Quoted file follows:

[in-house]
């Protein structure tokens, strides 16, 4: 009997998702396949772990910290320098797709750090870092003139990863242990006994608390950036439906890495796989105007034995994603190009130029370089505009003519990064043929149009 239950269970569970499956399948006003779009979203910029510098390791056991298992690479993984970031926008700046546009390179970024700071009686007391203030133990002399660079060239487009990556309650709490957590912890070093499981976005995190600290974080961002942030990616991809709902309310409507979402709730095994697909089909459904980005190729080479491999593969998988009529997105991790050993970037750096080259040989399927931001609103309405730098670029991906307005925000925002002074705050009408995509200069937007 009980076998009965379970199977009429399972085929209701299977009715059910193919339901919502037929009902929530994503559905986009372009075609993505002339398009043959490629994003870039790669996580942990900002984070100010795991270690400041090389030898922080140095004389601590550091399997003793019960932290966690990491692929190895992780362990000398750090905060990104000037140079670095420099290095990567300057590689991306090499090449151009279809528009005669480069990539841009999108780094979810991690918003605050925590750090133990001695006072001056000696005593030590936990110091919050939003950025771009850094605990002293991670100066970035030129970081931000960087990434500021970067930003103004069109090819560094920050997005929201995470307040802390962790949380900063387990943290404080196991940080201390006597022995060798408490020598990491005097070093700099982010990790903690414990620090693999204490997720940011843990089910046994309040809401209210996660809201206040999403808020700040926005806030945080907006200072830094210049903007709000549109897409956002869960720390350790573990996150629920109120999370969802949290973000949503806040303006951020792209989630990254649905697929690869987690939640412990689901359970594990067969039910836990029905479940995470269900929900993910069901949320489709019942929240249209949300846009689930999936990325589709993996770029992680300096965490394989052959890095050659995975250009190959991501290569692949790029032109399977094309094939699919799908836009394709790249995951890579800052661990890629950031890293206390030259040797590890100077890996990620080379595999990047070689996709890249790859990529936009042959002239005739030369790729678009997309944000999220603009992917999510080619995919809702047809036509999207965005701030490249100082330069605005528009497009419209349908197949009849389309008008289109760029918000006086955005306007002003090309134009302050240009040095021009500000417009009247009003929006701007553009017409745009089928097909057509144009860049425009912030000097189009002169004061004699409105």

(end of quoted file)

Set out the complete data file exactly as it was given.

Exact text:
[in-house]
């Protein structure tokens, strides 16, 4: 009997998702396949772990910290320098797709750090870092003139990863242990006994608390950036439906890495796989105007034995994603190009130029370089505009003519990064043929149009 239950269970569970499956399948006003779009979203910029510098390791056991298992690479993984970031926008700046546009390179970024700071009686007391203030133990002399660079060239487009990556309650709490957590912890070093499981976005995190600290974080961002942030990616991809709902309310409507979402709730095994697909089909459904980005190729080479491999593969998988009529997105991790050993970037750096080259040989399927931001609103309405730098670029991906307005925000925002002074705050009408995509200069937007 009980076998009965379970199977009429399972085929209701299977009715059910193919339901919502037929009902929530994503559905986009372009075609993505002339398009043959490629994003870039790669996580942990900002984070100010795991270690400041090389030898922080140095004389601590550091399997003793019960932290966690990491692929190895992780362990000398750090905060990104000037140079670095420099290095990567300057590689991306090499090449151009279809528009005669480069990539841009999108780094979810991690918003605050925590750090133990001695006072001056000696005593030590936990110091919050939003950025771009850094605990002293991670100066970035030129970081931000960087990434500021970067930003103004069109090819560094920050997005929201995470307040802390962790949380900063387990943290404080196991940080201390006597022995060798408490020598990491005097070093700099982010990790903690414990620090693999204490997720940011843990089910046994309040809401209210996660809201206040999403808020700040926005806030945080907006200072830094210049903007709000549109897409956002869960720390350790573990996150629920109120999370969802949290973000949503806040303006951020792209989630990254649905697929690869987690939640412990689901359970594990067969039910836990029905479940995470269900929900993910069901949320489709019942929240249209949300846009689930999936990325589709993996770029992680300096965490394989052959890095050659995975250009190959991501290569692949790029032109399977094309094939699919799908836009394709790249995951890579800052661990890629950031890293206390030259040797590890100077890996990620080379595999990047070689996709890249790859990529936009042959002239005739030369790729678009997309944000999220603009992917999510080619995919809702047809036509999207965005701030490249100082330069605005528009497009419209349908197949009849389309008008289109760029918000006086955005306007002003090309134009302050240009040095021009500000417009009247009003929006701007553009017409745009089928097909057509144009860049425009912030000097189009002169004061004699409105």